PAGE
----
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Wasserman Schultz IT Guy Threatened Kidnappings For Cash, Court Docs Say

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Luke Rosiak Investigative Reporter
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A former congressional information technology (IT) aide allegedly threatened to have his stepmother’s Pakistani relatives kidnapped if she talked to U.S. law enforcement authorities, according to court documents obtained by The Daily Caller News Foundation’s (TheDCNF) Investigative Group.

“Imran Awan threatened that he is very powerful and if I ever call the police again, [he] will … kidnap my family members back in Pakistan,” Awan’s stepmother, Samina Gilani, claimed in the documents filed April 14 in Fairfax County, Va., in the case of Americo Financial Life and Annuity Insurance Company v. Abid A. Awan and Samina Ashraf Gilani.

Imran Awan and his brothers Abid and Jamal are under criminal investigation by U.S. Capitol Police on suspicion they abused their administrator-level access to sensitive congressional data, as reported Feb. 4 by TheDCNF.

“Imran Awan did admit to me that my phone is tapped and there are devices installed in my house,” including one Gilani claimed in the court filing to have seen “behind the printer.” She also claimed Imran Awan represents himself in Pakistan as a powerful person in Congress and is given police escorts when he spends time in the country.

Gilani has said she was left homeless after Abid Imran forced her to leave the house she previously shared with her husband. Fairfax County land records show Abid owns two residences.

The three brothers, plus two of their wives, were employed on a shared basis by dozens of Democratic members of the House of Representatives, including members of the House Committee on Foreign Affairs and Committee on Homeland Security.

The Awans’ IT jobs gave them access to congressional computer networks, including members’ email accounts. They were also linked with an Iraqi politician who is a fugitive from U.S. authorities and who has been linked to the Hezbollah terrorist group in the Middle East.

Authorities terminated the three brothers’ access to House IT systems Feb. 2. Politico reported March 1 that Florida Democratic Rep. Debbie Wasserman Schultz and New York Democratic Rep. Gregory Meeks declined to fire Imran, and that both members have a “friendly personal relationship with Awan and his wife, according to multiple sources.”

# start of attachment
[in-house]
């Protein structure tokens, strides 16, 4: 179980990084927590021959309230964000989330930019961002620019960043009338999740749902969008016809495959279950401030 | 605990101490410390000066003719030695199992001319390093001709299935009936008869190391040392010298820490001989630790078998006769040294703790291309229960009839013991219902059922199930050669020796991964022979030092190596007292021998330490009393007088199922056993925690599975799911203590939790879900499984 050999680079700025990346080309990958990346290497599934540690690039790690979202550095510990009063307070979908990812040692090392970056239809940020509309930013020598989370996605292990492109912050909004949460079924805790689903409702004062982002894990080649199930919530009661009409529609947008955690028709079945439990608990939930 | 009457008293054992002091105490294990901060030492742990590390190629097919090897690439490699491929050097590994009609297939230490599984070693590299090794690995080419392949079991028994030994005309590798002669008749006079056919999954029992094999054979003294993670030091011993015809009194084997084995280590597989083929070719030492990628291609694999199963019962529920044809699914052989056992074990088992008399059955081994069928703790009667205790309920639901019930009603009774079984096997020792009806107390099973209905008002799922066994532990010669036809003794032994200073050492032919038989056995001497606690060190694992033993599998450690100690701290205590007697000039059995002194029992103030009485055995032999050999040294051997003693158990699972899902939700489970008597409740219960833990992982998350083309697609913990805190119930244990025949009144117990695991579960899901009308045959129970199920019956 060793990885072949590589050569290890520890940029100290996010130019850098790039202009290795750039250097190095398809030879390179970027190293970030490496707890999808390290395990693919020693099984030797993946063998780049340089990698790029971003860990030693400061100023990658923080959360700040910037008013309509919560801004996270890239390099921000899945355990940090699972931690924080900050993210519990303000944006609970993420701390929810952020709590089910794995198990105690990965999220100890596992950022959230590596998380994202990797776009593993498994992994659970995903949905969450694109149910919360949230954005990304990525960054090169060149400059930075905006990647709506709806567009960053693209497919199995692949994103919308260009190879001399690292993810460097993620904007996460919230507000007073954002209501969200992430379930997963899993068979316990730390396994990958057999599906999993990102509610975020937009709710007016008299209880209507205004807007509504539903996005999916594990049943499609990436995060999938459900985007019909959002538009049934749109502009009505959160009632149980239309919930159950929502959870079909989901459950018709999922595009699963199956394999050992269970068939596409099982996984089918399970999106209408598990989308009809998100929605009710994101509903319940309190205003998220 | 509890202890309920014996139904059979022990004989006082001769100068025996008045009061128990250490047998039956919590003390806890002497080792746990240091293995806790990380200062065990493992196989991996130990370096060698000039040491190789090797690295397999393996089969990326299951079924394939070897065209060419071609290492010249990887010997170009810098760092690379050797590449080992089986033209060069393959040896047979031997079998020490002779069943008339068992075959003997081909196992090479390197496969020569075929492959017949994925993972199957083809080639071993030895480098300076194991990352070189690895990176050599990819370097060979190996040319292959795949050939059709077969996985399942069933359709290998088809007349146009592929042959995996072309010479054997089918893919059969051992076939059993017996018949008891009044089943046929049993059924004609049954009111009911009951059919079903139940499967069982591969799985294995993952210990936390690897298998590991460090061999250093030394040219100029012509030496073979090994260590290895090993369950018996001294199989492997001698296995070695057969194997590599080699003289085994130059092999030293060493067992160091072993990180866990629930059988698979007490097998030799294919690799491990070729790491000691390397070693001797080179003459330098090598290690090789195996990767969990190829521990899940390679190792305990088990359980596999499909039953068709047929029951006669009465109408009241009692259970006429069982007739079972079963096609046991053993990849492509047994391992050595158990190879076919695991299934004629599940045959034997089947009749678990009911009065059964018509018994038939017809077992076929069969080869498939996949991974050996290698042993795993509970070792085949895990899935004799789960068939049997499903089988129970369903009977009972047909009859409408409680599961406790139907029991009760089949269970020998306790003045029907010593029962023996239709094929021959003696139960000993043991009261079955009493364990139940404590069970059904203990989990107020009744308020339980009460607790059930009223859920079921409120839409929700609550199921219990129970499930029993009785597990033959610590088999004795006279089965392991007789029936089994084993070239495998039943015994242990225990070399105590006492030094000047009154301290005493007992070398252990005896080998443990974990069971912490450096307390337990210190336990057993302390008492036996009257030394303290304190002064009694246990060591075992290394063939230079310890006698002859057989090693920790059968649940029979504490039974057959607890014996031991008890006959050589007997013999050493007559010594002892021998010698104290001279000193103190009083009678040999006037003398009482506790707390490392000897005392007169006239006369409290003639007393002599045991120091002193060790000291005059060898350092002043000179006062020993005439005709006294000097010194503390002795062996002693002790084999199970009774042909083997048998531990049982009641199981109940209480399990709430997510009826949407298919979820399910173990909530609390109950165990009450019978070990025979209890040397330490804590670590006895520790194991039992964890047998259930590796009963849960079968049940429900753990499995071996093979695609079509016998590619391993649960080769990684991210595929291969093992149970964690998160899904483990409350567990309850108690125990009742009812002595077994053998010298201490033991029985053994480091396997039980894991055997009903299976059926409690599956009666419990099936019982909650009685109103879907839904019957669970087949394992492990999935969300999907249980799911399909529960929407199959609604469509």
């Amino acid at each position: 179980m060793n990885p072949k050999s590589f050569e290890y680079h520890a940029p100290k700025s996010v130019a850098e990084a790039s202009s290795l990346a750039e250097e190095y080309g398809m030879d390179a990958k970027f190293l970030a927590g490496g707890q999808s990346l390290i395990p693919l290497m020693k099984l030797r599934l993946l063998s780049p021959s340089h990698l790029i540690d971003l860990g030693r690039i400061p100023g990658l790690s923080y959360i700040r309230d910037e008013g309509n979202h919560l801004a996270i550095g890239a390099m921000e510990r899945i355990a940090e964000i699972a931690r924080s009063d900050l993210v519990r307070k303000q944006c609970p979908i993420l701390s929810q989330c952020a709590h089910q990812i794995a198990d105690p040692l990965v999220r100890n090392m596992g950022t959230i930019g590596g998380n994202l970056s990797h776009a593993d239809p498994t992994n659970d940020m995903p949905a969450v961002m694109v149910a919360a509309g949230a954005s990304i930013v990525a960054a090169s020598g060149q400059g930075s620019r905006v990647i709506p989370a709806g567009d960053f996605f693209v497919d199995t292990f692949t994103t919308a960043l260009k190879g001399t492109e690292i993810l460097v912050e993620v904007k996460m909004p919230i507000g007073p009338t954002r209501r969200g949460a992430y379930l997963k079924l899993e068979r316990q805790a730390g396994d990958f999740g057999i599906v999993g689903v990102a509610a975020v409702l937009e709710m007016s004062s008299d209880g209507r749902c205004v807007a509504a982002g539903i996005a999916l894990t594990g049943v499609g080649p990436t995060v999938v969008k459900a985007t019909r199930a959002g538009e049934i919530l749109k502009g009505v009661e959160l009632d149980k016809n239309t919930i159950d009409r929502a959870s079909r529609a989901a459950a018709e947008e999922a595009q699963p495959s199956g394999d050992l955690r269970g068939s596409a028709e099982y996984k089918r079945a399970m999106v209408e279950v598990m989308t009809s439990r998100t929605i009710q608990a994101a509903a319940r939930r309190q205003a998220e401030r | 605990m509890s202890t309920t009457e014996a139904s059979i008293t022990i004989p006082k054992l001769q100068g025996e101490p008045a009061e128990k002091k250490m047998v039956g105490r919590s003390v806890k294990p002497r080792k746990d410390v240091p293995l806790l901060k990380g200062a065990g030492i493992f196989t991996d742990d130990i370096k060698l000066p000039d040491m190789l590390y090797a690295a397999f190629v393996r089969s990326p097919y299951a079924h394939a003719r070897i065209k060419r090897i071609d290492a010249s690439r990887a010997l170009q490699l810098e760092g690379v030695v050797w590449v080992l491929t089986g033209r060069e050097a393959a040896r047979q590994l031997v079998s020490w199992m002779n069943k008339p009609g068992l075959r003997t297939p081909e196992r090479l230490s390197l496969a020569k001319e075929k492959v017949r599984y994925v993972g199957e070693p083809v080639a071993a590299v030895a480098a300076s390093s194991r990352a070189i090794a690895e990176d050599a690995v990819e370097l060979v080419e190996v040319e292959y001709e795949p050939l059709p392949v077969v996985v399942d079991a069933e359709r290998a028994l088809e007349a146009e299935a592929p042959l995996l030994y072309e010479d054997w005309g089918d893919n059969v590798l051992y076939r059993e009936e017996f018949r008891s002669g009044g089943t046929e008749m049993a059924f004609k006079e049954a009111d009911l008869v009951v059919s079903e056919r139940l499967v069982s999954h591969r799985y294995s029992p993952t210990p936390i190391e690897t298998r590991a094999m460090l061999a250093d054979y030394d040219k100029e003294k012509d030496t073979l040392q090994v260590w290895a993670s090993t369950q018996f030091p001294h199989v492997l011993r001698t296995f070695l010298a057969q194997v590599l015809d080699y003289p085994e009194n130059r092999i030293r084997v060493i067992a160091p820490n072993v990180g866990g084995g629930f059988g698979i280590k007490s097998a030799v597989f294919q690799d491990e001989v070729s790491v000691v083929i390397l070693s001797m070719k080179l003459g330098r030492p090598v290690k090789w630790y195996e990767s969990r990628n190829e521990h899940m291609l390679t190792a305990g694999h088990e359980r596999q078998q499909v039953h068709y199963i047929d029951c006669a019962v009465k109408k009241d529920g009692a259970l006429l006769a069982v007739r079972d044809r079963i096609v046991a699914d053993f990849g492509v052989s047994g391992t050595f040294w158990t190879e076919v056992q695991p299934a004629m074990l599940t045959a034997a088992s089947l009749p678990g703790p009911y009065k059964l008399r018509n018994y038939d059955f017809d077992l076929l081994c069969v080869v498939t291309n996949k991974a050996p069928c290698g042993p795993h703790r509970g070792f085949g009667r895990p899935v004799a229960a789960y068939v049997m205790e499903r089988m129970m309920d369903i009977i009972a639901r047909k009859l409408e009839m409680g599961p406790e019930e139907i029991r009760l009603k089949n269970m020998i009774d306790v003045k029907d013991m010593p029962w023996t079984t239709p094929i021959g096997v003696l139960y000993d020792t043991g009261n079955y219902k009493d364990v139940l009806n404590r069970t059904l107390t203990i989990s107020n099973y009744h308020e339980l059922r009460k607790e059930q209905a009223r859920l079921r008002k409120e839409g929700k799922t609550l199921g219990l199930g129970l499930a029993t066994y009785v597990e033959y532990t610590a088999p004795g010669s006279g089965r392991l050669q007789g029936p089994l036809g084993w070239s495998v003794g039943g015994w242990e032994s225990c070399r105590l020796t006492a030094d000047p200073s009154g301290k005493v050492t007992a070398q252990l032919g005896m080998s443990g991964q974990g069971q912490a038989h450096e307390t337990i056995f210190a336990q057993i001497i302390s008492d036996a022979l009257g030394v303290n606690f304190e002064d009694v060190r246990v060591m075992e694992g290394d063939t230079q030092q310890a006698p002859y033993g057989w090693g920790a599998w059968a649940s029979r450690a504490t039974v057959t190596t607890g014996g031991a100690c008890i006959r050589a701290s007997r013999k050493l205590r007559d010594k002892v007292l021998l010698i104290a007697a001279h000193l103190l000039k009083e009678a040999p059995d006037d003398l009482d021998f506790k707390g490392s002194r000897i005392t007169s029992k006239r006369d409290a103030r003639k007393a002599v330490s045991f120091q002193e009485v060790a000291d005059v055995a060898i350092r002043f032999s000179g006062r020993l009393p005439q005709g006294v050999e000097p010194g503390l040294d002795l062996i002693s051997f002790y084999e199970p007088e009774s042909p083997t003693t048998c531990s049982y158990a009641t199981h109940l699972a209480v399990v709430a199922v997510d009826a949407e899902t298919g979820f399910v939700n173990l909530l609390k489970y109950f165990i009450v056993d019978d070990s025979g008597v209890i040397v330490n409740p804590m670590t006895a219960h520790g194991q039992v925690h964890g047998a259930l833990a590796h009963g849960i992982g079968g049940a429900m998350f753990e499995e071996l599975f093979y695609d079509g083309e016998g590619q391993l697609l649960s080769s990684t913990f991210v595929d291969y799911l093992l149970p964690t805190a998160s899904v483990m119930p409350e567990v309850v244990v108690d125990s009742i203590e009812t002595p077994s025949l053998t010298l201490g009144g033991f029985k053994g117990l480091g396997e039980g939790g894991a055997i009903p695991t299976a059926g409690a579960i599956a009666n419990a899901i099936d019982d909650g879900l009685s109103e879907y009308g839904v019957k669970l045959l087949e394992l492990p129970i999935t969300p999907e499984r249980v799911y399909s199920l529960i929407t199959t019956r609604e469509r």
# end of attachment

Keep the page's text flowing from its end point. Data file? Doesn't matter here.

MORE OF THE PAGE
Americo said Muhammad Shah took out a $50,000 life insurance policy in 2012, naming Gilani as beneficiary. But on Nov. 16, as Shah lay on his deathbed, Americo received an Ownership Change Request form to allow Abid to be in charge of future administrative decisions.

Then on Jan. 11, Awan used his newly gained status to make himself the beneficiary of the policy instead of his stepmother. The form’s required witness signature was blank, and it was rejected. A week later, Abid re-submitted it but with a notary’s seal.

A police report shows that in January 2017, Gilani called Fairfax police claiming her stepsons refused to let her see her dying husband in his final moments. Police said Abid angrily waved an unsigned power-of-attorney document at an officer and refused to give Shah’s location.

Shah died of cancer Jan. 16 and Americo received a claim on Feb. 2 for the $50,000 to be paid to Abid. Americo told the court it also received a letter from Gilani contending the “beneficiary changes to the policy were procured through fraud.”

Abid told the company he’d “recorded by videotape the signing of the ownership change” in anticipation of problems, and sent the video to them.

On the form Shah signed, a signature line asking for the spouse of the previous owner to consent was blank. A line asking for the signature of a witness was signed by Abid’s wife, according to court documents.